• The dead chieftain in the Gokstad ship was buried with three small boats and a sledge.

  • A Viking ship could lie under a car park in Meols, in Cheshire. Part of a wooden ship was seen by builders in 1938, but then covered up.

  • The Sea Stallion is a replica Viking ship built to recreate voyages from Denmark to Ireland.

  • There was some space below deck for stores, but no cabins.

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Jump to: A-D | E-G | H-L | M-O | P-S | T-Z

A to D

A strong drink made from barley.
Hardened tree sap, used to make jewellery.
Anglo-Saxon Chronicle
A history of England begun in the 800s.
A person who finds out about the past by looking at old objects or buildingsthat are buried under the ground.
Another name for a smith. A worker who makes things of metal, usually iron.
An argument between two families that involves fighting or killings.
Ornament used to fasten clothing.
Watery liquid left over when butter is made from milk.
A design cut out of wood.
A magical object or words, to protect a person from harm.
The leader of a village or small group of people.
A person who follows the religion taught by Jesus Christ.
A settlement founded in one country by people from another country.
A device for finding direction (east, west, north, south).
To beat an enemy and control them using force.
The area of England ruled by the Vikings.
People who are related to earlier people, in a direct line.
Another name for a longship.

E to G

Someone who travels to unfamiliar places to discover new things.
A special meal for a large group of people.
A carved wooden piece at the front of a ship.
A person who is not a slave and free to choose who he or she worked for.

H to L

Hat made of leather or iron worn by a soldier to protect his head.
A hidden treasure, usually buried in the soil.
A kind of black stone used to make jewellery.
Long wooden bottom part of a ship, that gives it strength.
People who try to take over land from other people.
A natural feature that helps a traveller find his way, such as a mountain, a rock, an island, or a group of trees.
To put a new ship in the water.
A Viking ship with a sail and oars. Sometimes called dragon-ship. A Viking ship with a sail and oars. Sometimes called dragon-ship.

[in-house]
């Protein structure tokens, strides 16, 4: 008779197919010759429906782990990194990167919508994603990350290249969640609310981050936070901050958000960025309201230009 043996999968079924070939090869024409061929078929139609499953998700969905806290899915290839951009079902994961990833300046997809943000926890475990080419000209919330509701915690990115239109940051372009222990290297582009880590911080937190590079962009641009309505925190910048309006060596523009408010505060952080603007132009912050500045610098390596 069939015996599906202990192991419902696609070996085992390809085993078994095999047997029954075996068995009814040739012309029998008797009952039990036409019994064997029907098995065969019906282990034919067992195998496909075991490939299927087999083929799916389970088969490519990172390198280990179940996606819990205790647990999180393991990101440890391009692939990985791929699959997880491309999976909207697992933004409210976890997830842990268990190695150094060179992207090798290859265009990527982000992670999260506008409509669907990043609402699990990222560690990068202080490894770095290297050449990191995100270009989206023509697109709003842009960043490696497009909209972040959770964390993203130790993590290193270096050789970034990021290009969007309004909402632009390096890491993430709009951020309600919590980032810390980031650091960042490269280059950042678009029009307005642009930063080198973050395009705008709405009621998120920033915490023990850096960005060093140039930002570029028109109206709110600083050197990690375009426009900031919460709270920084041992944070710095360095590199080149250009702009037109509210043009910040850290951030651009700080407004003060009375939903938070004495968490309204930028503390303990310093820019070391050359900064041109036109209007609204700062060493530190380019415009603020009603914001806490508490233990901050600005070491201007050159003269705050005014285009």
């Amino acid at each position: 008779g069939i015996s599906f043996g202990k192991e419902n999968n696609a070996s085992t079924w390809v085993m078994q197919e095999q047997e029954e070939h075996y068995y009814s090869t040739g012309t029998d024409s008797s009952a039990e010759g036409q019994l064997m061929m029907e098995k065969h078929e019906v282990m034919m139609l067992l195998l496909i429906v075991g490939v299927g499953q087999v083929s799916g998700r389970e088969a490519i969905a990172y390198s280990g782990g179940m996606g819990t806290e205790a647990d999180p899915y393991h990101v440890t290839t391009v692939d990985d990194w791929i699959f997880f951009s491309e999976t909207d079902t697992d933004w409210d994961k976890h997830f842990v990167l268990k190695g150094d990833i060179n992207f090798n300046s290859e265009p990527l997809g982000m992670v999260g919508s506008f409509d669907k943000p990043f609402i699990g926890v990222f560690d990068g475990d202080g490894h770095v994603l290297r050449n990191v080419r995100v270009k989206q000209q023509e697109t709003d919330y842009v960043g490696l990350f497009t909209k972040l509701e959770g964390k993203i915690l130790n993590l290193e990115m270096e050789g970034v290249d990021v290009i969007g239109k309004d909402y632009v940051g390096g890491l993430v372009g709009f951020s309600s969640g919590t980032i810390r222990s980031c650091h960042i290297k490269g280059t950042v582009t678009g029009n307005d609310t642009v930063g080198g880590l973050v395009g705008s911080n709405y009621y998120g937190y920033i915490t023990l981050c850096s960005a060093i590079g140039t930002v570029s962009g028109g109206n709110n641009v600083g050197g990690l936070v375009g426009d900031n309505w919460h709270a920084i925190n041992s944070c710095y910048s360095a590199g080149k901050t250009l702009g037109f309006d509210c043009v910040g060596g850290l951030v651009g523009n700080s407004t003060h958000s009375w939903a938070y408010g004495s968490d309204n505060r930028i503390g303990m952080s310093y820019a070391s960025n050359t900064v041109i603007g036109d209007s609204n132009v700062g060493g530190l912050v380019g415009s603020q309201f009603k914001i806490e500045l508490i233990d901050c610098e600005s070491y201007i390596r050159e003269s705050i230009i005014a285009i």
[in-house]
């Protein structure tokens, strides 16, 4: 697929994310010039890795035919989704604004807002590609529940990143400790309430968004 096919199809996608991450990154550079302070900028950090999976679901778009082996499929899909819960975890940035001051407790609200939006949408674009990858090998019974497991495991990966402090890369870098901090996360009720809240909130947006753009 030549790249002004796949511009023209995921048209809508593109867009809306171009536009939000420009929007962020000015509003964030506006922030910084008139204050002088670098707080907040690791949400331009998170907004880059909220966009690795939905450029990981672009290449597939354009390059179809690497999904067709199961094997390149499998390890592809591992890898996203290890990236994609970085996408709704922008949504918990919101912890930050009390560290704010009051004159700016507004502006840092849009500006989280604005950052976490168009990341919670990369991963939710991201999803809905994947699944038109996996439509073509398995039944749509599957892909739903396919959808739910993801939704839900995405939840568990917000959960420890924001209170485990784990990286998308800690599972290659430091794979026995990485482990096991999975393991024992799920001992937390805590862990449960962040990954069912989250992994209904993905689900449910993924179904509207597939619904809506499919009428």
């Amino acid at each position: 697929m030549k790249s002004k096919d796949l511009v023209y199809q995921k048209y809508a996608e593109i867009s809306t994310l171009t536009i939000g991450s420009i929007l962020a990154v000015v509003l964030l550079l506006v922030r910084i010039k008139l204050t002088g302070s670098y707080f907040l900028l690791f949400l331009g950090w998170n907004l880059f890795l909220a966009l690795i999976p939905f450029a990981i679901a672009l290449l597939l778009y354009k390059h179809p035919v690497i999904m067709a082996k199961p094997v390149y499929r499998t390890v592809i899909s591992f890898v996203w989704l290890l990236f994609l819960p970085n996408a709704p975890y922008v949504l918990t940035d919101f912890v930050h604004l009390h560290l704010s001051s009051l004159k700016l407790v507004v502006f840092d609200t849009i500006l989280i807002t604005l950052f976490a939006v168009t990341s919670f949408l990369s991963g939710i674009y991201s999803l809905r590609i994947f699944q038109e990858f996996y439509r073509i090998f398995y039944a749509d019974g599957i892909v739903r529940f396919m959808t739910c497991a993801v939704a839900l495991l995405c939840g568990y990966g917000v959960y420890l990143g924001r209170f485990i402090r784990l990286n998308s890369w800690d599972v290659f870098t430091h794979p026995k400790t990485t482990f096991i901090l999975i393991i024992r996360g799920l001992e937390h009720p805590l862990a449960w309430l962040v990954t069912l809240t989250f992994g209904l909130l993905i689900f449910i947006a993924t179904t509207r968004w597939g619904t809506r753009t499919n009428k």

M to O

mail coat
Armour made from chain mail (metal rings), worn like a shirt.
Animal waste such as dung put on soil to make it fertile for crops.
Tall wooden pole from which a ship's sail is hung.
A trader, someone who buys and sells things.
The building where monks live.
norse myths
Stories told by the Vikings about gods and goddesses, giants and strange creatures.

P to S

A person who believed in many gods.
A large black bird of the crow family.
Bits of metal hammered into holes to join ship planks or metal sheets together.
The name given to the Viking alphabet.
An area where people live.
A large piece of wood or metal held in one arm for protection in battle.
A curved knife used for cutting grain stalks at harvest time.
A person who is not free but is treated as someone else's property.
A worker who makes things of metal, usually iron.
Plants such as pepper which can be used to flavour and preserve foods.
Twisting and drawing out sheep wool into long thin thread.
In cooking, a rod or stick on which meat is stuck to roast over a fire.

T to Z

A roof covered in straw.
An open-air meeting where Vikings gathered to discuss the law.
A person who sells goods.
A layer of grass cut with roots and soil, that can be used to roof a house.
walrus ivory
The tusk, or sticking-out tooth, of a walrus (a large sea mammal), which can be carved.
Making cloth on a machine called a loom.